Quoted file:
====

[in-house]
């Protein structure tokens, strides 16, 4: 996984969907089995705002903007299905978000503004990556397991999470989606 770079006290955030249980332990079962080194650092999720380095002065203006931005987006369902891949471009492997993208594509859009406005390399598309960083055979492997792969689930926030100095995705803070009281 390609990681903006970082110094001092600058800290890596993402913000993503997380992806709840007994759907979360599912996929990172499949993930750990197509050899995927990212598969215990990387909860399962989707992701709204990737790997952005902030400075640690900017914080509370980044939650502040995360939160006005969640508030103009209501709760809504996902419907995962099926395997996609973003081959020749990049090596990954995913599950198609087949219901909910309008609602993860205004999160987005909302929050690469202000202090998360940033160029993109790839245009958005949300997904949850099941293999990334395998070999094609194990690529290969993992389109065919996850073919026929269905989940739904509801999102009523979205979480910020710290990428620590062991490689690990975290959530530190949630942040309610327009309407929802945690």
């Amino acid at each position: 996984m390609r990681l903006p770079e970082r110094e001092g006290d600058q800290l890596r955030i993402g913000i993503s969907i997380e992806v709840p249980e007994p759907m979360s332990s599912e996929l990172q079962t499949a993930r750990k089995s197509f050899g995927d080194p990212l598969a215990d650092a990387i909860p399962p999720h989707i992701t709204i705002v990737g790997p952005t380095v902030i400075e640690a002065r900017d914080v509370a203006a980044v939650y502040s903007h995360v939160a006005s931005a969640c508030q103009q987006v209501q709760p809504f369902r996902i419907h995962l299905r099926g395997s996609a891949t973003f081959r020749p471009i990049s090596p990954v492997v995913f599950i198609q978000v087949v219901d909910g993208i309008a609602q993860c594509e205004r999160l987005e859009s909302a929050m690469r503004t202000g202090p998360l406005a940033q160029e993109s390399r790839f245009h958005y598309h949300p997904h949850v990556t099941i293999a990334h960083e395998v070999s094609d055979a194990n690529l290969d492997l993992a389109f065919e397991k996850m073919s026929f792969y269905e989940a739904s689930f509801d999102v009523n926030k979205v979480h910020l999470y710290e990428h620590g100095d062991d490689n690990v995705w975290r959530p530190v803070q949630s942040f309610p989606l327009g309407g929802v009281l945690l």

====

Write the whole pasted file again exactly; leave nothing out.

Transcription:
[in-house]
């Protein structure tokens, strides 16, 4: 996984969907089995705002903007299905978000503004990556397991999470989606 770079006290955030249980332990079962080194650092999720380095002065203006931005987006369902891949471009492997993208594509859009406005390399598309960083055979492997792969689930926030100095995705803070009281 390609990681903006970082110094001092600058800290890596993402913000993503997380992806709840007994759907979360599912996929990172499949993930750990197509050899995927990212598969215990990387909860399962989707992701709204990737790997952005902030400075640690900017914080509370980044939650502040995360939160006005969640508030103009209501709760809504996902419907995962099926395997996609973003081959020749990049090596990954995913599950198609087949219901909910309008609602993860205004999160987005909302929050690469202000202090998360940033160029993109790839245009958005949300997904949850099941293999990334395998070999094609194990690529290969993992389109065919996850073919026929269905989940739904509801999102009523979205979480910020710290990428620590062991490689690990975290959530530190949630942040309610327009309407929802945690």
């Amino acid at each position: 996984m390609r990681l903006p770079e970082r110094e001092g006290d600058q800290l890596r955030i993402g913000i993503s969907i997380e992806v709840p249980e007994p759907m979360s332990s599912e996929l990172q079962t499949a993930r750990k089995s197509f050899g995927d080194p990212l598969a215990d650092a990387i909860p399962p999720h989707i992701t709204i705002v990737g790997p952005t380095v902030i400075e640690a002065r900017d914080v509370a203006a980044v939650y502040s903007h995360v939160a006005s931005a969640c508030q103009q987006v209501q709760p809504f369902r996902i419907h995962l299905r099926g395997s996609a891949t973003f081959r020749p471009i990049s090596p990954v492997v995913f599950i198609q978000v087949v219901d909910g993208i309008a609602q993860c594509e205004r999160l987005e859009s909302a929050m690469r503004t202000g202090p998360l406005a940033q160029e993109s390399r790839f245009h958005y598309h949300p997904h949850v990556t099941i293999a990334h960083e395998v070999s094609d055979a194990n690529l290969d492997l993992a389109f065919e397991k996850m073919s026929f792969y269905e989940a739904s689930f509801d999102v009523n926030k979205v979480h910020l999470y710290e990428h620590g100095d062991d490689n690990v995705w975290r959530p530190v803070q949630s942040f309610p989606l327009g309407g929802v009281l945690l």